Pro Tip– If you are late in the hole and stuck with a card you want to cancel out, but realize that there is only one card of that type left in the draw pile, you may want consider picking up a card of a higher value. An example of this situation would be that you are stuck with a green 7 iron and know that there is only one green 7 iron left in the draw pile. Towards the end of the game, you draw a black 9 iron, but are aware of the fact that there are still three other black 9 irons left in the draw pile. In this situation, it could be wise to replace your green 7 iron with the black 9 iron. While you are losing two points in the short run, your odds of cancelling out and saving yourself 18 points are higher than if you had stuck with the green 7 iron. 


  1. How to determine where to place a valuable card (2 iron or better) in hand: A common mistake among new CGT players is that when they draw or pick up a valuable card (2 iron or better), they will place the card in the same column as an unwanted card (usually 5 iron or worse). This is harmful for two reasons. First, you want to try to keep the column with the unwanted card open for as long as possible, in order to potentially cancel the column out. If you have already placed your valuable card in the same column as the unwanted card, and then draw or pick up a card that would allow you to cancel out the unwanted card, you would be giving your opponent that valuable card. Secondly, you want to try to place valuable cards in the same column. Since you will save little to no points from cancelling two valuable cards out, you might as well place them in the same column to give yourself more room to cancel out unwanted cards. 


  1. Awareness of other players’ discards: Staying vigilant of other players’ discards is a very valuable strategy. Too many times new CGT players will be too focused on the draw pile, and accidentally pass on a helpful card that has just been discarded. For example, Player A needs a green 7 iron to cancel out a column, and the player ahead of them has just discarded a green 7 iron. If player A is not paying attention, they may miss this and opt to draw a card instead, which is not smart.  


  1. Awareness of other players’ hands: Having table awareness is key to shooting well in CGT. There are two reasons for this. First, it may be a wise move to hold on to an unwanted card if you notice that the player ahead of you has one of these same cards. More likely than not, this player will discard the card at some point during the hole, which means you’ll have an easy cancel out. However, the opposite could also be true. They might be trying to cancel out that same card, which means you have a slimmer chance of getting the card you need. Assessing when to replace this card is tricky.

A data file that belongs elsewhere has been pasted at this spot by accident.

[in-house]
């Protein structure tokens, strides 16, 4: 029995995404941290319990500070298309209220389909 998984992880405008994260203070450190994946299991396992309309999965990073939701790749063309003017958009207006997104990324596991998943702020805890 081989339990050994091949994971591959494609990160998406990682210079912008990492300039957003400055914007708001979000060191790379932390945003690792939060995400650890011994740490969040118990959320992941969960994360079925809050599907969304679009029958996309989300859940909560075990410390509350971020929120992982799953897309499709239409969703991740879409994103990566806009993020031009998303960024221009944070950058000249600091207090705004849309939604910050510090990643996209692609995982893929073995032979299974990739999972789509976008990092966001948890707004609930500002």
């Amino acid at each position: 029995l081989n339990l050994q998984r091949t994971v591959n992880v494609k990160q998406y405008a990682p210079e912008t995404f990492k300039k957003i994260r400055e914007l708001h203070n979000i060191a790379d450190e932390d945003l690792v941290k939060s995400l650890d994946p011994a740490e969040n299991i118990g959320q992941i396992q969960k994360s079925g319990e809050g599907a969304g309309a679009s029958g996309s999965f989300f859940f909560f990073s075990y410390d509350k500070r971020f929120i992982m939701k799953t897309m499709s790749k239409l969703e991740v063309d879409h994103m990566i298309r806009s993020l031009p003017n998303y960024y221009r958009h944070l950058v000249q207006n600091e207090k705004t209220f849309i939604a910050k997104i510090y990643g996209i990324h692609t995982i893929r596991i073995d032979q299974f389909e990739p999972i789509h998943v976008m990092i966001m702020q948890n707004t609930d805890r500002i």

Pro Tip– Playing defense in CGT can be a very smart strategy. If you notice that the person who is receiving your discards needs a card you currently have in your hand, holding on to that card can be a great way of damaging your opponents score.  


  1. How to pace yourself during the hole: Determining when to finish your hole if given the option can be difficult. You can take one of two approaches. You could either play aggressive and accept a bad score, go out early, and force your opponents’ hands. This could be a great way to sabotage their scores, but you have to hope they do worse than you. You can also play the slow game, and try to see if you could improve your score. This strategy is useful if you’re on the edge between two scores, and have time because your opponents are multiple cards away from going out.  


Learning stroke play and match play in CGT will be easy, learning the advanced strategies is the hard part. However, if you are able to successfully master the six strategies outlined above, we have no doubt you’ll be coasting to victory in no time! Stay tuned to our blog page for upcoming releases of new ways to play CGT, as well as monthly updates on how the business is going.